How can you know when a college is “good”? In assembling your final college list, look beyond the rankings to the characteristics that make each college right for you. What really determines the quality of a school is not how hard it is to get into but what that college does for its students.
One factor to look at is the retention rate. Are students returning after freshman year and do they finish their degrees? Students are more likely to stay and thrive at a college where they are actively engaged in learning and feel part of a community that supports their intellectual, social and emotional development.
A college that emphasizes teaching rather than research attracts professors who enjoy mentoring undergraduates. It’s a good sign when a school’s mission statement emphasizes a student-centered approach. Universities may tout their Nobel Prize winning professors, but that doesn’t mean much if undergraduates don’t have opportunities to study with them. Current students are a great source of information about professors, and you can ask them about their experiences when you visit a campus.
Advising is another important area where some colleges excel. Students who receive ongoing support as they explore majors and careers make better decisions. Advising doesn’t get much attention in the college search process, but it becomes very important once you’re in college. Ask if each student has an assigned advisor or whether students need to go to advising centers and see whomever is available. Also, how often do students meet with their advisors each semester, and are they required to discuss their course selections before registering for classes? Good advising helps students make smart curriculum choices and enables them to graduate in four years. For students who are planning to go on to law, medical or graduate school, try to meet the advisors who help students with these applications and ask how many students have recently applied and been accepted into these programs.
Starting college is a major life transition, and a strong first year experience is another indicator of quality in a college. While most colleges have a formal orientation program, a comprehensive first year experience that continues beyond the first weeks of school is desirable. These programs often provide peer mentors as well as seminars with professors who serve as academic advisors during freshman year.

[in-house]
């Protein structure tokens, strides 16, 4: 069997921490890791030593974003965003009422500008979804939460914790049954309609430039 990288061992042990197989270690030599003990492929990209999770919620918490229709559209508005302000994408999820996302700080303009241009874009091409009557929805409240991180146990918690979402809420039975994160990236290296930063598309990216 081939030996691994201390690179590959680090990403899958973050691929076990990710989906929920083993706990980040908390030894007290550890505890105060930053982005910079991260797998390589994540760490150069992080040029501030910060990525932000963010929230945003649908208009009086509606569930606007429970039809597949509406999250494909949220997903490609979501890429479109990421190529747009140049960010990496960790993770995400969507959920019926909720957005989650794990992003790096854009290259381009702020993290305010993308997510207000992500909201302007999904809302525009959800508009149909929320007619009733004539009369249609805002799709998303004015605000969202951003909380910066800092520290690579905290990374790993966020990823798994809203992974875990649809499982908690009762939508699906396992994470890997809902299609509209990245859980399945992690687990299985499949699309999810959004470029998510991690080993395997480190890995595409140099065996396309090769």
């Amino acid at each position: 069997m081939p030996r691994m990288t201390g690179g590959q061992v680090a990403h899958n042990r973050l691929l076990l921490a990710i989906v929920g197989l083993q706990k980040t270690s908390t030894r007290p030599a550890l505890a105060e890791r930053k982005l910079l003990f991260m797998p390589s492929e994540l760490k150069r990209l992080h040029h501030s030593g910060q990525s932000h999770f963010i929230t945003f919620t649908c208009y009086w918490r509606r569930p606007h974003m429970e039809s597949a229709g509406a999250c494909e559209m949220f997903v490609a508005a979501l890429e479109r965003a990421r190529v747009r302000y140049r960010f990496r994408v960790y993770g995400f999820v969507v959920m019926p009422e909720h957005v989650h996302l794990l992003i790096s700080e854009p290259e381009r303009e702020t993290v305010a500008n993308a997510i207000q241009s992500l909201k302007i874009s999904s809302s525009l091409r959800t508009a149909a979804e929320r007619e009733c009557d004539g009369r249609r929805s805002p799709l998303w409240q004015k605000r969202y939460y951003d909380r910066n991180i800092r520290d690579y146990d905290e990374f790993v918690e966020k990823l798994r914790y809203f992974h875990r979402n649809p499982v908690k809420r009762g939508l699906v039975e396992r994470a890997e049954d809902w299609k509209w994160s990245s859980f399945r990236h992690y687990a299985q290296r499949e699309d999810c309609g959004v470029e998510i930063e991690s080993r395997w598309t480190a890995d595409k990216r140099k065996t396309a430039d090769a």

Academic learning has more impact when paired with experiential learning. Colleges that have internships and service learning built into the curriculum provide a rich education that connects what you learn in class to the world. Students develop marketable skills that look great on resumes, and these experiences also enhance graduate and professional school applications. While many college websites mention internships, it’s helpful to know where students have done internships and whether they get support from a designated internship advisor or need to find internships on their own.
Some colleges require students to complete a senior capstone project before graduating, and that is an excellent way to synthesize what you’ve learned in your major, get research experience that prepares you for graduate school and connect your major with potential careers.
Tour guides rarely take families inside a college’s career center. But knowing that a school has a strong career services office that provides career exploration, resume and interview preparation, alumni mentor programs and on-campus recruiting, is just as important as seeing a well-equipped campus fitness facility.
Looking for these indicators of quality results is a more satisfying and productive college experience, so populate your list with “good” colleges.